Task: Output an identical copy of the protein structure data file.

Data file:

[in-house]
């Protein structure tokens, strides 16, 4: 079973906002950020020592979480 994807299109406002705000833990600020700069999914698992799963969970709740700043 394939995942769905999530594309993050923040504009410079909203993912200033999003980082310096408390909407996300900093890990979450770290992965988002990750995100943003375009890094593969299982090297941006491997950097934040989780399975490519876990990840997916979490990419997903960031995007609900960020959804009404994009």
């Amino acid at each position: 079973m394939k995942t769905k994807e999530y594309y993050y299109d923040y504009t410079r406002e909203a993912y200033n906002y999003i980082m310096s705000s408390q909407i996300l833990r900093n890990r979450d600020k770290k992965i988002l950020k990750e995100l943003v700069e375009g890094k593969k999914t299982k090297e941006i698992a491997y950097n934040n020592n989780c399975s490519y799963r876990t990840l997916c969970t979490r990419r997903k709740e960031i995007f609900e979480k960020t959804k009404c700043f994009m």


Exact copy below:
[in-house]
């Protein structure tokens, strides 16, 4: 079973906002950020020592979480 994807299109406002705000833990600020700069999914698992799963969970709740700043 394939995942769905999530594309993050923040504009410079909203993912200033999003980082310096408390909407996300900093890990979450770290992965988002990750995100943003375009890094593969299982090297941006491997950097934040989780399975490519876990990840997916979490990419997903960031995007609900960020959804009404994009």
């Amino acid at each position: 079973m394939k995942t769905k994807e999530y594309y993050y299109d923040y504009t410079r406002e909203a993912y200033n906002y999003i980082m310096s705000s408390q909407i996300l833990r900093n890990r979450d600020k770290k992965i988002l950020k990750e995100l943003v700069e375009g890094k593969k999914t299982k090297e941006i698992a491997y950097n934040n020592n989780c399975s490519y799963r876990t990840l997916c969970t979490r990419r997903k709740e960031i995007f609900e979480k960020t959804k009404c700043f994009m």